Correctness: Yes. In order to strengthen the claims that their analysis outperforms previous ones, it would have been interesting to add experiments.

Clarity: The paper is globally well-written despite some typos (line 83, "estimated" for example). However I did not feel at ease with the introduction. The authors do not really motivate their work and begin very quickly with technicalities and explanations about the algorithm in the first page. I think that the related work section could have been put in the beginning of the paper.

Relation to Prior Work: Except from its place at the end of the paper, I found the relative work section clear and well-written. The authors discuss clearly their differences with previous contributions. Appendix C is also relevant in this direction.

Reproducibility: No

Additional Feedback: A direction for improvement could be the implementation of the algorithm in a practical setting, or a discussion on the fact that all parameters have to be known to derive the bounds of the theorems. How could you achieve these bounds without knowing the parameters ? ### AFTER REBUTTAL ### I have read the rebuttal and the answers from the authors. They did not convince me of the significance of their work, which is still interesting from a mathematical point of view. I will therefore stick with my initial score.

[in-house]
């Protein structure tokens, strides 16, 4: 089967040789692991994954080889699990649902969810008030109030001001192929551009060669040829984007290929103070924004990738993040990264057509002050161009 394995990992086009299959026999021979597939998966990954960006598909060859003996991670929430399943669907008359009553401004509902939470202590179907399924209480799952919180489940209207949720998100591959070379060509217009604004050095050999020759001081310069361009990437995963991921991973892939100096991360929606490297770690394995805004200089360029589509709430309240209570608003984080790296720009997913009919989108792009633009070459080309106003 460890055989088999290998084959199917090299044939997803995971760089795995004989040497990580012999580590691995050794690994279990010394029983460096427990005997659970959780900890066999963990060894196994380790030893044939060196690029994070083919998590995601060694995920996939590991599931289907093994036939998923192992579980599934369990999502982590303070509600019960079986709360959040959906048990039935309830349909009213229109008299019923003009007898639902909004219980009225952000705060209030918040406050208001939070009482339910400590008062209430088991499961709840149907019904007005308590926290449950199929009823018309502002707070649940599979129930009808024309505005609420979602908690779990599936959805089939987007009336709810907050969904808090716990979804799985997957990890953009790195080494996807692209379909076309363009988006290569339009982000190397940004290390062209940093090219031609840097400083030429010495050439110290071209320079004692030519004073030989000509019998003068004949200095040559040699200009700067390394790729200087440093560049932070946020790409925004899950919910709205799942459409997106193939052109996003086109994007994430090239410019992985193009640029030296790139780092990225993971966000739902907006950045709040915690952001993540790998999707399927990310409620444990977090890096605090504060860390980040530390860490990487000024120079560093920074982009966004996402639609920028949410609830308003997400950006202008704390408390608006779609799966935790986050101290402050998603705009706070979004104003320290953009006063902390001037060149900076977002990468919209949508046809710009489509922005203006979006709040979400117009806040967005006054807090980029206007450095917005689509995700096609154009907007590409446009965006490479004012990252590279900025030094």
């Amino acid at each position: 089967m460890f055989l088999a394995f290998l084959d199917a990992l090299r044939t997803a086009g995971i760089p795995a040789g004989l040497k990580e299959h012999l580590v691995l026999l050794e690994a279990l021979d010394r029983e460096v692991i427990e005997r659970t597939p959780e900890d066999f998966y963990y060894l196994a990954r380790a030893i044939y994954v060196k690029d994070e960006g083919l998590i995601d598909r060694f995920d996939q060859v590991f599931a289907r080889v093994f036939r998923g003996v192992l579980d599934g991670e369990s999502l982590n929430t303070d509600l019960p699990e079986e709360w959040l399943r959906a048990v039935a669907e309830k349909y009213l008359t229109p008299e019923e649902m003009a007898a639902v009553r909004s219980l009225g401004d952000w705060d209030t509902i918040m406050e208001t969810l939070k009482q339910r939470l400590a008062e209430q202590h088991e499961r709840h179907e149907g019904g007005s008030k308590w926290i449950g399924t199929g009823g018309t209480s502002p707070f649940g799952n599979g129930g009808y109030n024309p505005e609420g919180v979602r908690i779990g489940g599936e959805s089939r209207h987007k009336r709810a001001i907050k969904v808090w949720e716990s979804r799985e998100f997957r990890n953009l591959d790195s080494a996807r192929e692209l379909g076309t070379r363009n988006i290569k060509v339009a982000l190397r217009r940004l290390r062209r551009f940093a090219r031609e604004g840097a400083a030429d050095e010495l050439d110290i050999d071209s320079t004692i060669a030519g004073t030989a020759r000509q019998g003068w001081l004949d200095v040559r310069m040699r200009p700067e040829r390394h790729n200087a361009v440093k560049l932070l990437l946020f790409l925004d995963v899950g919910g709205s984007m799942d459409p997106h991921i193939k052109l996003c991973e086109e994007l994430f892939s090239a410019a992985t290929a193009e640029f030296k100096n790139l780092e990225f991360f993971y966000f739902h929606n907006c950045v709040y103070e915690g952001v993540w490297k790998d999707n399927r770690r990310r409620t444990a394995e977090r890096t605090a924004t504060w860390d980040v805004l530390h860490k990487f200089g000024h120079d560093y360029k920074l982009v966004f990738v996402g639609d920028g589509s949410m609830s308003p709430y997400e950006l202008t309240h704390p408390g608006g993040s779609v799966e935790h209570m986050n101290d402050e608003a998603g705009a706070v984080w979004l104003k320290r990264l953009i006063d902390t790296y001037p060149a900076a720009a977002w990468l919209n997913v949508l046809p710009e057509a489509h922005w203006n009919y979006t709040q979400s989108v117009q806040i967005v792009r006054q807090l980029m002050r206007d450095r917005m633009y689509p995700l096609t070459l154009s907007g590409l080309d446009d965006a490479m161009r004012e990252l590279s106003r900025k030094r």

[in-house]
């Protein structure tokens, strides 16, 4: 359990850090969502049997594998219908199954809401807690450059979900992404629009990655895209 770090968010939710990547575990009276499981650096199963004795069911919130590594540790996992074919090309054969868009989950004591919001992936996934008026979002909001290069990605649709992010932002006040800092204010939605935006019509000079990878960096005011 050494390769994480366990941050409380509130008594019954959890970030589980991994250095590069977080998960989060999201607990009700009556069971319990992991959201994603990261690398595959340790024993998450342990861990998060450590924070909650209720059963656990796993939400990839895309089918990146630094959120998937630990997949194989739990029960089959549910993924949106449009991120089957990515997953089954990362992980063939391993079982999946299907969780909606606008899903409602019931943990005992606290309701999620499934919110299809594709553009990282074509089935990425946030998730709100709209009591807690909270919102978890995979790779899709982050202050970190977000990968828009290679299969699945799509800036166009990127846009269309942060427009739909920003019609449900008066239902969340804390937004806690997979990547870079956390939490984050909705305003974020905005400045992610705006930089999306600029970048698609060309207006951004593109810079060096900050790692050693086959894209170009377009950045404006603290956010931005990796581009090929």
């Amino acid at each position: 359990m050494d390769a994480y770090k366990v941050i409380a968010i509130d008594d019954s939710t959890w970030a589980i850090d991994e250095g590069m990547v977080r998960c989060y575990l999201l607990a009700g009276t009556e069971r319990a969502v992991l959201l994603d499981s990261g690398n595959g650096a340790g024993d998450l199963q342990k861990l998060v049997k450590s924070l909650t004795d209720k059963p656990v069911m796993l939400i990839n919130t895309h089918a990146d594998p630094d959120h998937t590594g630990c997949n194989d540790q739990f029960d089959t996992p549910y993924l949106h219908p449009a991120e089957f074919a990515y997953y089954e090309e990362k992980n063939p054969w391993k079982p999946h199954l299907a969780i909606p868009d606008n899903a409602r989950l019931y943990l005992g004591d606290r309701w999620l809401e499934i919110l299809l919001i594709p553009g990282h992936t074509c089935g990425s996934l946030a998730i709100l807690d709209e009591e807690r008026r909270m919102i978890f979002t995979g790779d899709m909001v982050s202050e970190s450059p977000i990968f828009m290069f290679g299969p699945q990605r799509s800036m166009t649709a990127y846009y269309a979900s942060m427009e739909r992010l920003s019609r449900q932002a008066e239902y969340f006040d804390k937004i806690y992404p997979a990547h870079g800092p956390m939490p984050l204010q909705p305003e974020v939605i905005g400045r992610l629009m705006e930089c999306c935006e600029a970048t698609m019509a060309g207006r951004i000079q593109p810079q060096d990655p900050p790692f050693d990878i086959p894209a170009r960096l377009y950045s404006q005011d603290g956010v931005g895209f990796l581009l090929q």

Review 3

Summary and Contributions: The authors study the zeroth-other convex optimization problem and study a previous algorithm of Bach and Perchet under additional assumptions that the target function is beta-Holder smooth and alpha-strongly convex. The authors prove upper bounds on the regret when the only assumption on the noise is that the variance is bounded (though the algorithm needs to be turned with knowledge of this variance). The authors also provide a guarantee for estimation of f(x^*) for a modified algorithm that uses a third query to estimate the function value. The authors provide stronger convergence guarantees in the beta=2 case (exploiting the connection to the surrogate function), as well as lower bounds for arbitrary beta>=2.

Strengths: Baring my being ignorant of large part of this literature, the technical contributions seem strong. In particular, the algorithms analyzed are simple, intuitive, and computationally trivial. Pointers to improvements from the literature (such as the log(T) improvement taking a tail average would yield) are appreciated. Presenting a lower bound really strengthens the upper bounds in the paper and provides a more holistic picture of the algorithm, and the paper seems to provide a satisfactory addition to our understanding on how smoothness affects rates. Section 7 contextualizes the results very well. Given the fundamental nature of zeroth order approximation, I believe the results in this paper would be very relevant to the community.